I had never heard of “Chesty Puller” until reading this piece just now, but it sounds like a film needs to be made, here:
Enlisting in the Marine Corps in 1918 he would serve until 1955, rising in rank from private to lieutenant general. Throughout his career he led from the front, never asking his men to go where he would not go. For his courage he was five times awarded the navy cross, a silver star, a distinguished service cross, and a bronze star with a v for valor, along with numerous other decorations. In World War II and Korea he became a symbol of the courage that Marines amply displayed in both conflicts.
His fourth navy cross citation details why the Marines under his command would have followed him in an attack on Hades if he had decided to lead them there [. . .] Stories began to cluster about him. When he was first shown a flame thrower he supposedly asked, “Where do you mount the bayonet?” Advised that his unit was surrounded he replied: “All right, they’re on our left, they’re on our right, they’re in front of us, they’re behind us…they can’t get away this time.” On an inspection tour of a Marine unit he became exasperated at the lack of spirit he saw and finally said,”Take me to the Brig. I want to see the real Marines!”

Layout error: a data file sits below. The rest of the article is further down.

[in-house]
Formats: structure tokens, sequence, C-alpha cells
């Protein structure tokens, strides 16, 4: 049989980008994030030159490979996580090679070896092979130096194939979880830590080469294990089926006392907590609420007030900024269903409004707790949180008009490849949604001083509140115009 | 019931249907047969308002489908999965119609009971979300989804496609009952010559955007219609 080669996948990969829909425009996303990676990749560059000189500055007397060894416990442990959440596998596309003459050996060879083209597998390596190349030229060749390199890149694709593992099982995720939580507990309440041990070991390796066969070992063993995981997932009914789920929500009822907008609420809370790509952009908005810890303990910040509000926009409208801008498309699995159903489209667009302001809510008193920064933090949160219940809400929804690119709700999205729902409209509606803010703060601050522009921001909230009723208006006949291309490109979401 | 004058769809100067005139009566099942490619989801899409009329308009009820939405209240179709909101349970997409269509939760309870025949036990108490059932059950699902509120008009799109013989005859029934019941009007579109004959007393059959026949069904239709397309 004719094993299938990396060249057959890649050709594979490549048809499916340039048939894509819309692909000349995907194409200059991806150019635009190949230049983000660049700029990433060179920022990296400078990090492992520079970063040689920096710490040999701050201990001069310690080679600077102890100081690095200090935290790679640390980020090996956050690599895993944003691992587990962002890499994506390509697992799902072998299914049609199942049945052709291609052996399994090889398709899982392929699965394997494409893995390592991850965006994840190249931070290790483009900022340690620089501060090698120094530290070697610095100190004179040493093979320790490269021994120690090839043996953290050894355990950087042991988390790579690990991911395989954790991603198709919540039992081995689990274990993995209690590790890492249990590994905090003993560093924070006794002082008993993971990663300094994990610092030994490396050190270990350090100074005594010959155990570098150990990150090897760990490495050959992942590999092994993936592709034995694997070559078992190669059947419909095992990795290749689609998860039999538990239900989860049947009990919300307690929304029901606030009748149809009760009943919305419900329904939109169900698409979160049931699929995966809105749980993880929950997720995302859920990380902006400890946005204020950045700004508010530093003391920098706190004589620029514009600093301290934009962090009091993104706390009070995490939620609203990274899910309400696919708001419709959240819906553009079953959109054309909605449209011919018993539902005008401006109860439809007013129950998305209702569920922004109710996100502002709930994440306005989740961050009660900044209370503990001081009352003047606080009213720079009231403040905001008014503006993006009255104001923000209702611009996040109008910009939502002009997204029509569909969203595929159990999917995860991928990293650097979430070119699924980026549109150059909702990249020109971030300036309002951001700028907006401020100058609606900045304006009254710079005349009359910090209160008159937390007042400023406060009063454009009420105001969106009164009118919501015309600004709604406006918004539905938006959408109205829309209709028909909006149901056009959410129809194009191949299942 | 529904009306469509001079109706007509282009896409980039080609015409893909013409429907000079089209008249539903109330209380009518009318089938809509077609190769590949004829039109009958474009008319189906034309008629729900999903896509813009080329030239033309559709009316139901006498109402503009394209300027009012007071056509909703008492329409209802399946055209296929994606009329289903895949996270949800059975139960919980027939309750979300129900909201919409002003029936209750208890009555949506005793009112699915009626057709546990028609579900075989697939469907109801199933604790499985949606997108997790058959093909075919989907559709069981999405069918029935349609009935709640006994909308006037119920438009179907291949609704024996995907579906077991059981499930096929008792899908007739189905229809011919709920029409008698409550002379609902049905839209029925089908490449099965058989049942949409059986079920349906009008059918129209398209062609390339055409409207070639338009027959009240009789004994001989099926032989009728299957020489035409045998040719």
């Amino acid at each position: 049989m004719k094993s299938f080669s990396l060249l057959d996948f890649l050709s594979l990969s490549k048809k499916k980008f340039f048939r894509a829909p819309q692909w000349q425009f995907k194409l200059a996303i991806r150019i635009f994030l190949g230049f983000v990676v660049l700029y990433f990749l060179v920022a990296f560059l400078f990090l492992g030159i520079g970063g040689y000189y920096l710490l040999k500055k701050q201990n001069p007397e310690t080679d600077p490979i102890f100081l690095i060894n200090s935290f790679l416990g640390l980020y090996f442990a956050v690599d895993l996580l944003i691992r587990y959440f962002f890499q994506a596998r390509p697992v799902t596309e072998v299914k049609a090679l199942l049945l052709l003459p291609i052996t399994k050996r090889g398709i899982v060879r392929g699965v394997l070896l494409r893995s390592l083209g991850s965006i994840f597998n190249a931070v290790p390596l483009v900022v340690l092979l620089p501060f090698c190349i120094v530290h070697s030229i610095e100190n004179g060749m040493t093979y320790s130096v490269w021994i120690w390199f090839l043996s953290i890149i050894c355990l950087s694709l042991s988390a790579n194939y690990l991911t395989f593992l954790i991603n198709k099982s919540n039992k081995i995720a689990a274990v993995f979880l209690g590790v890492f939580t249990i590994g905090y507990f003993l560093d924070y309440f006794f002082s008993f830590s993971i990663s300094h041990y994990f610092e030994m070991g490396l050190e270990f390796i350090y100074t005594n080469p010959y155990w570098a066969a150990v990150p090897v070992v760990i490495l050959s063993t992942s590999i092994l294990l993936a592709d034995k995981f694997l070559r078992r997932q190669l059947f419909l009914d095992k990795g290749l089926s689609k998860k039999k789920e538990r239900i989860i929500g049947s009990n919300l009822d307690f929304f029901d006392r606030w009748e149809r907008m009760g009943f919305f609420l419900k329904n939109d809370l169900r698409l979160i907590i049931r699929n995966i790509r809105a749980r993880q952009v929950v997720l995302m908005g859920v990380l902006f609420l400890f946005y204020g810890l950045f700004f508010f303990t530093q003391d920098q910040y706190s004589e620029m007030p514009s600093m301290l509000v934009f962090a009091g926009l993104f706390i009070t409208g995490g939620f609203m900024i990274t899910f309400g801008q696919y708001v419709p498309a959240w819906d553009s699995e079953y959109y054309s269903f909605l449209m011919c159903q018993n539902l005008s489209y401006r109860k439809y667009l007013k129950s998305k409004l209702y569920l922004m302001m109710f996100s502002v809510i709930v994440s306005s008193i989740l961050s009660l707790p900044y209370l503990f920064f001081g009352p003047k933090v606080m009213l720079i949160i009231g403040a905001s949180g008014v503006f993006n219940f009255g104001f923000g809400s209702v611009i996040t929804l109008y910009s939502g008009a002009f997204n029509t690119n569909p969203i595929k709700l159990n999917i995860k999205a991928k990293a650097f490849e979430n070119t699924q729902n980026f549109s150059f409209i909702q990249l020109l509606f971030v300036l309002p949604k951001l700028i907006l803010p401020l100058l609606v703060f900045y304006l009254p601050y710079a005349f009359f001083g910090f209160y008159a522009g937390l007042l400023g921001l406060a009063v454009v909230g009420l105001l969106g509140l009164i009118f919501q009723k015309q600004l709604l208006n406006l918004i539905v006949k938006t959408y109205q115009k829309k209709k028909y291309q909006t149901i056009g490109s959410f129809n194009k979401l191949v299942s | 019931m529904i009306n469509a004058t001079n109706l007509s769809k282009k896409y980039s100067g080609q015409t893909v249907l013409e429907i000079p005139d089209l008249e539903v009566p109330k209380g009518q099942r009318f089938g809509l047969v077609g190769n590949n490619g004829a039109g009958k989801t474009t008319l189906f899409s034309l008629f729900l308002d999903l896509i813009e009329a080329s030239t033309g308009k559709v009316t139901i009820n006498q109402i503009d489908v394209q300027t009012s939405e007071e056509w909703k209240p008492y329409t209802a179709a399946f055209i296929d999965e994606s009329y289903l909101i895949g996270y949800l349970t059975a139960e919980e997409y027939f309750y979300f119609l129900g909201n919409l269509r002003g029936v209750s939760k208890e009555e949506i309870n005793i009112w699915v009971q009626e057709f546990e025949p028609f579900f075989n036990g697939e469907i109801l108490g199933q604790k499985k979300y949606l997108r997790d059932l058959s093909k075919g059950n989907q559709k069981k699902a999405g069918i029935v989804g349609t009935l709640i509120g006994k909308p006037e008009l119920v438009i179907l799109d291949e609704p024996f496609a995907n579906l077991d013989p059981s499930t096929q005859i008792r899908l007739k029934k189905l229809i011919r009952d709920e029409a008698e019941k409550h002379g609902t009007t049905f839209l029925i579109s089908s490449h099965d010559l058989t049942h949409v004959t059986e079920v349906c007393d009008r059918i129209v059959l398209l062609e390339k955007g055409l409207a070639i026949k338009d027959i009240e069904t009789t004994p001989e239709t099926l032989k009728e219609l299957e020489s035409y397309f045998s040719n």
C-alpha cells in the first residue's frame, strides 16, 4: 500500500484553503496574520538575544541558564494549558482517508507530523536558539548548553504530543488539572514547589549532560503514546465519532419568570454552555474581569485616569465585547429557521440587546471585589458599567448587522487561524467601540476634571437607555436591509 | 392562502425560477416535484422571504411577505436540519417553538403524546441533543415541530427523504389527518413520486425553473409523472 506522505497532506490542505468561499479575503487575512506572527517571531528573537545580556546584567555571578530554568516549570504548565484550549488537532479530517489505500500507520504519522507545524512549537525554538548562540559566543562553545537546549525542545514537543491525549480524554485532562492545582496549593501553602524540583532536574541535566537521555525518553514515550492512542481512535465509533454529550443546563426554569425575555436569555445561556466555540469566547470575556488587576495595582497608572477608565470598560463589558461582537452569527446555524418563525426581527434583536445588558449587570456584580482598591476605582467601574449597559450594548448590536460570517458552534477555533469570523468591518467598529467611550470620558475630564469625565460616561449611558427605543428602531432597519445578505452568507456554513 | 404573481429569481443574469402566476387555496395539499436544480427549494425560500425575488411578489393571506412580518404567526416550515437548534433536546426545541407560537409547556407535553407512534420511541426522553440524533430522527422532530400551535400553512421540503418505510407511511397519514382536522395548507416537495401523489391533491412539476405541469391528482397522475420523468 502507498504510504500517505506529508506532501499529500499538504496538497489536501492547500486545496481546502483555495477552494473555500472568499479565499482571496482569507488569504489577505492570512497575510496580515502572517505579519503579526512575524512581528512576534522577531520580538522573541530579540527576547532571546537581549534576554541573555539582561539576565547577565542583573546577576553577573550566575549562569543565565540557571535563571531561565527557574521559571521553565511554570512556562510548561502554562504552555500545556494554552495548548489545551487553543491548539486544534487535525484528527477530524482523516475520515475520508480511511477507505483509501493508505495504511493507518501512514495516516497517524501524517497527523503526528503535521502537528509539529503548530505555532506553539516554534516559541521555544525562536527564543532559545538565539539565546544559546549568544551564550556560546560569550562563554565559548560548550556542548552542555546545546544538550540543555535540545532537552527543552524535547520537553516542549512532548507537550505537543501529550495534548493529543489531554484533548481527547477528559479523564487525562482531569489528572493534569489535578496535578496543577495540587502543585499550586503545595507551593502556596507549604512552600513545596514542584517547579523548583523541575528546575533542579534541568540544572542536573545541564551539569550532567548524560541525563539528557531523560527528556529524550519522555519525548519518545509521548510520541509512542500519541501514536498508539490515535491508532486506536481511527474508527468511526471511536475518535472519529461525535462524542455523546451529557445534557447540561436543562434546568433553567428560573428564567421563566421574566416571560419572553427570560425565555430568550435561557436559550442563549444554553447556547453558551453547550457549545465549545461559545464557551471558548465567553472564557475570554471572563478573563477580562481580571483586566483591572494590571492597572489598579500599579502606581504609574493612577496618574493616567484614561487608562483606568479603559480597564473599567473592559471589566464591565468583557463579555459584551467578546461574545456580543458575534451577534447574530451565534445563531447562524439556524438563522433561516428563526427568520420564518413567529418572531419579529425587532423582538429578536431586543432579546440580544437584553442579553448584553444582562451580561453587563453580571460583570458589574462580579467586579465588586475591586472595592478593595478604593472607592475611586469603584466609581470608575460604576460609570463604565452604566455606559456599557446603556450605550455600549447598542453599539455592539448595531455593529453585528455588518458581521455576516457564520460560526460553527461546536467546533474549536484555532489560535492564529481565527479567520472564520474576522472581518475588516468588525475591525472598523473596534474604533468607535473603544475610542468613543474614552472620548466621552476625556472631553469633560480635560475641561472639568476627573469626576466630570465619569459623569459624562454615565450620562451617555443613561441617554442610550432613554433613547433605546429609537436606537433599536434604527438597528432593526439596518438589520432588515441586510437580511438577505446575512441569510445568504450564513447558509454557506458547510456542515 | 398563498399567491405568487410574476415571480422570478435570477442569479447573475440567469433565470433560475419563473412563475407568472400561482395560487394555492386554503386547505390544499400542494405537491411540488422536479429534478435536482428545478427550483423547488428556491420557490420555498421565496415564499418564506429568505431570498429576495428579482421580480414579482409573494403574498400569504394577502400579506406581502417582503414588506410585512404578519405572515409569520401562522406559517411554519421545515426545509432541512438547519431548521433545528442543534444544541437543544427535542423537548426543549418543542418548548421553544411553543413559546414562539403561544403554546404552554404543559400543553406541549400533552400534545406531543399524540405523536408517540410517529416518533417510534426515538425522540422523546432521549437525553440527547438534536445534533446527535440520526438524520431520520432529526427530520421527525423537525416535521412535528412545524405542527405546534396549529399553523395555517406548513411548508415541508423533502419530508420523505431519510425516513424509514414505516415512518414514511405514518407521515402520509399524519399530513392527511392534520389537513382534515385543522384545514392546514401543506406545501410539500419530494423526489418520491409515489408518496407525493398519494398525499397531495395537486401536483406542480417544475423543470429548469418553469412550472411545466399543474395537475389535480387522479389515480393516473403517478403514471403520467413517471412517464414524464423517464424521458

During the Chosin campaign in Korea when the Marines were fighting their way to the coast through several Communist Chinese corps he captured the tactical situation succinctly: “Retreat! Hell, we’re just attacking in a different direction.” Little surprise that Marine Drill Instructors at Parris Island will have their boots sing good night to Chesty Puller some four decades after his death.
A hero and a genuine character; we need more of those in an era seeking to redefine heroes by degrees of blandness. I want to know more! Learning about a hero seems like a good way to start the new year!
But I am very sure that a former pastor of mine, a lifelong Military Chaplain who served in Iraq and elsewhere in the Persian Gulf, and the great Navy Chaplain (Rear-Admiral), Cardinal John Joseph O’ Connor, would be quick to credit many non-Catholic chaplains with heroic service.